Crowley, J. S., Meunier, M., Lieber, R. L., & Abrams, R. A. (2020). The Lumbricals Are Not the Workhorse of Digital Extension and Do Not Relax Their Own Antagonist. The Journal of Hand Surgery.
What do the lumbricals do?
There is a long-standing belief that the lumbricals act as a counterforce to the digital flexors enough to relax the digital flexors and act as primary digital extensors. This article works to update our understanding of the role of the lumbrical based on anatomy and innervation. They build off the work of Wang et al. to develop a better understanding of what the lumbricals function actually is in digit extension and balance of forces.
In The Weeds:
To review the anatomical line of the lumbricals, check out the picture below. Also, the lumbricals have several unique properties. They have the highest spindle fiber density of any UE muscle (a property of muscles intended for refined graded control, not power). They also have the highest fiber length-to-muscle length ratio. This means that the lumbricals are best at providing a low amount of force over a wide range of motion. These two aspects refute the idea that the lumbricals are strong enough to overpower counterbalance the much larger, conversely designed, FDP & FDS.
Bringing It Home:
So what? What does that mean? Rather than the lumbricals being some powerhouse of IP extension, this article builds on the Wang articles proposal. Want et al. propose that the lumbricals are a tension monitoring device that allows for refined motor coordination to aid in coordinating the stronger extrinsic muscles. Crowley et al. add to that and suggest that the lumbricals also serve as a spring in a closed loop that helps to balance the 2nd and 3rd phalanx over the 1st, since the 1st phalanx has no tendon insertions to maintain its position. That makes the 1st phalanx an intercalated segment that needs delicately maintained tension to preserve its position. This is a significant shift in the idea that the lumbricals are a strong force in digital extension, counteracting the FDP & FDS.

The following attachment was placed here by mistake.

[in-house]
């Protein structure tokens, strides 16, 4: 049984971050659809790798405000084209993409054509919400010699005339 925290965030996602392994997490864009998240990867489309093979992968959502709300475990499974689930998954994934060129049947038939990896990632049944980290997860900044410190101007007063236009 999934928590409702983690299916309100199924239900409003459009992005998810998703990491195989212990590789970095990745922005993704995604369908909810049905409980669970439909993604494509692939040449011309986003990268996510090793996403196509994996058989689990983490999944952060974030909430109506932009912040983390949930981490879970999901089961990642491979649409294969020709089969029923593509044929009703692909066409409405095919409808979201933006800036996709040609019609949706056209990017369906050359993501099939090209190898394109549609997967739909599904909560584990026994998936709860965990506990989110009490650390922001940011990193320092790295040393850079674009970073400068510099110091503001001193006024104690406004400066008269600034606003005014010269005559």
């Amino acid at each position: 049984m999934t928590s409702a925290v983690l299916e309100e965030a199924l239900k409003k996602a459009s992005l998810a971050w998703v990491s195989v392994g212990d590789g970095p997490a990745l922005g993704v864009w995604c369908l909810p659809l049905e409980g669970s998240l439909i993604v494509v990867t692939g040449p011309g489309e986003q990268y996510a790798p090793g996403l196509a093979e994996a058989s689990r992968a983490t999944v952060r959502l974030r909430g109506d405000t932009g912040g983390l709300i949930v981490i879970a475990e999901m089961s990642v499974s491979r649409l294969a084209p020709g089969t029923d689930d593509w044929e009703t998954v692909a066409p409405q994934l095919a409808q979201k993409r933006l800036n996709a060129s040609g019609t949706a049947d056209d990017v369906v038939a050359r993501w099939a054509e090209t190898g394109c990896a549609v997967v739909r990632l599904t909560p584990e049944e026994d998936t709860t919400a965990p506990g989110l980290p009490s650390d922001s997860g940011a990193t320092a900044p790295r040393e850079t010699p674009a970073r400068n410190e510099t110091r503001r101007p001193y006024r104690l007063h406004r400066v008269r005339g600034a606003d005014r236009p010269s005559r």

While not a research study, this article adds a lot of understanding and clarification of the anatomy and role of the lumbricals. Looking at muscle size, length, fiber type, and anatomical attachment can improve our awareness of a unique muscle like this is actually doing in the hand. It is always good to stay open-minded to alternative views of our sometimes dogmatically held opinions and beliefs. There are many more significant pieces of info in this article, and I highly recommend reading it if you have a chance.
Wang K, McGlinn EP, Chung KC. A biomechanical and evolutionary perspective on the function of the lumbrical muscle. J Hand Surg Am. 2014;39(1):149e155.
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